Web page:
example:
you have 3 different worlds
one where the starting area is only to a small degree civilised, if one system gets destroyed the whole empire around fails.
one where 2 empires are bordering each other, close to open war, but not yet fighting.
and a last universe where a big, stable faction is controlling a large amount of space.

the story mission has the effect that a single system with a certain degree of civilisation gets shut off from the rest of the world and sees heavy combat (from specially spawned enemies) that destroys much of the systems infrastructure.
player is locked in in the system for the duration of the story element, story happens, afterwards the system gets unlocked again.

but the outside of that system isnt stopped for the duration of that event.

the first universe, with only the small empire, would see a key system taken out and destroyed, the empire maybe collapses because of that heavy hit.

for the second universe there are 2 paths that could emerge from that event.
the first possibility would be that the empire which lost the system thinks that the other one is responsible for that act, war erupts.
the second possibility would be that both empires are scared by the event and decide to put their animosities aside and cooperate in case another such attack happens.

the third universe probably wouldnt care much in the grand scheme of things, there are enough other systems to take up the slack.
some short term confusion, not much more.


here are 4 scenarios that could emerge from a single story event, and those scenarios are just what i just pulled out of nowhere.

playthroughs wouldnt be identical or lacking in uniqueness just because of a handcrafted story happening in it.
BFett wrote: Adding a story to the main game isn't going to fix anything. It just gets a person to play for maybe an hour or two more before they decide to quit.
[citation needed]
BFett wrote: If we don't want the end game player to be too OP then adding a story element is the worst thing anyone could do.
why?
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Re: End game players too OP?

#23
Citation not needed. Play any story game and you'll find that after the story has been complete the game is over. You can't go back and change what happened, you end the story with a vast amount of resources, wealth, and prestige that allows you to become the OP player we are trying to prevent or limit.

If a problem exists a story does not solve the problem. Story can't make a weapon have drawbacks, change the rate of research, or make the market more realistic. The story just gives some people a reason to keep playing, keep grinding away with the same broken mechanics that don't make the game fun.
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Re: End game players too OP?

#24
BFett wrote:Citation not needed. Play any story game and you'll find that after the story has been complete the game is over.
Fallout and The Elder Scrolls disagree with you.

BFett wrote:you end the story with a vast amount of resources, wealth, and prestige that allows you to become the OP player we are trying to prevent or limit.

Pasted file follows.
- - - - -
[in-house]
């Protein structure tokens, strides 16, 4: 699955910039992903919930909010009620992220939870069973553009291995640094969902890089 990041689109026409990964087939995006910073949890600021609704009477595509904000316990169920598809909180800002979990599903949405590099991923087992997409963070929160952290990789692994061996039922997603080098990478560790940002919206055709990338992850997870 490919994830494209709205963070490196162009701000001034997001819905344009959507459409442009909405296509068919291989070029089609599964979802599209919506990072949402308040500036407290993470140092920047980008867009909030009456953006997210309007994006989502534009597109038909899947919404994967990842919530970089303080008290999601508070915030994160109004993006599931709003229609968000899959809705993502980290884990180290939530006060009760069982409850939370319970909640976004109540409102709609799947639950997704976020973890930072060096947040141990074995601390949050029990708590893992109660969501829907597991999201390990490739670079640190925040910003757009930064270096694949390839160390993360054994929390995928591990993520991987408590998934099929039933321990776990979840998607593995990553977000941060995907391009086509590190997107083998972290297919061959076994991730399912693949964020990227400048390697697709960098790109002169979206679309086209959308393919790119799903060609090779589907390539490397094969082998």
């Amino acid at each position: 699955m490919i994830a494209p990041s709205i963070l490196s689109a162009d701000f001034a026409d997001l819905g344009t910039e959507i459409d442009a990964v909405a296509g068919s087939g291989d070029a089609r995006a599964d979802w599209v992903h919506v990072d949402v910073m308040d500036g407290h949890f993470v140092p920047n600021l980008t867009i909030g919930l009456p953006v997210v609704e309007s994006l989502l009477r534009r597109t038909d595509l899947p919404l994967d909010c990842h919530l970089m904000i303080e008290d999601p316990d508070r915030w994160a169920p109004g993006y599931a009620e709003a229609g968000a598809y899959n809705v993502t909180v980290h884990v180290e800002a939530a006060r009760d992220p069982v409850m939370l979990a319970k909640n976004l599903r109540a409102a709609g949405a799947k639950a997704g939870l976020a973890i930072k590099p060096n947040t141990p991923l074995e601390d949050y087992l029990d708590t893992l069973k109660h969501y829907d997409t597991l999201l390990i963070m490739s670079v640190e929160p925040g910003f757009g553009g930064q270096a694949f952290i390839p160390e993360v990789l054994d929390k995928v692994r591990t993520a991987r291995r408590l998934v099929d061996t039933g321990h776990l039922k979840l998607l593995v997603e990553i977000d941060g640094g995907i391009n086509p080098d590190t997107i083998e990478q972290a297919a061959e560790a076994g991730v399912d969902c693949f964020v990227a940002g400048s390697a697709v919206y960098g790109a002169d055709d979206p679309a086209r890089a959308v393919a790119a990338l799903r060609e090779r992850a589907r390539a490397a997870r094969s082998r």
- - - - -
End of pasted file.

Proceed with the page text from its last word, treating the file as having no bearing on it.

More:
[citation needed]

why should it be that way? some goodies maybe, but enough to haul yourself to OP ness? nnnoppe
BFett wrote: If a problem exists a story does not solve the problem. Story can't make a weapon have drawbacks, change the rate of research, or make the market more realistic. The story just gives some people a reason to keep playing, keep grinding away with the same broken mechanics that don't make the game fun.
that doesnt answer why it is
BFett wrote:the worst thing
to do

that it is not solving the op problem is clear, but i can think of worse things to do.
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Re: End game players too OP?

#25
Lum wrote:I don't believe in an end game scenario in this kind of game.
Agree. The full "end game" concept irritates me. The fact that this game is suppose to be infinite should mean that there is not "end game" possibility (whatever "end game" means if it actually means anything). You may continue playing for ever and ever if you so wish, or at least that's how I see it. To accumulate power is not an interesting way to playing a game for me, and even if you do no one can be powerful enough. And even if you do, you can start again. The procedural nature of the game almost guarantees that it will be a significantly new experience every time.

One thing that comes to my mind is that maybe characters should grow old and eventually die. (This could be particularly interesting if the games portraits different alien races, some of which could live longer than humans, and others, even having other advantages and virtues, much less. What about investigating new technologies to prolong life through machinery?) If you die you loss everything, though could be interesting if your possessions can be transfered to some degree. I imagine the subsequent fight for the control of a big personal empire after its leader death between his inheritors.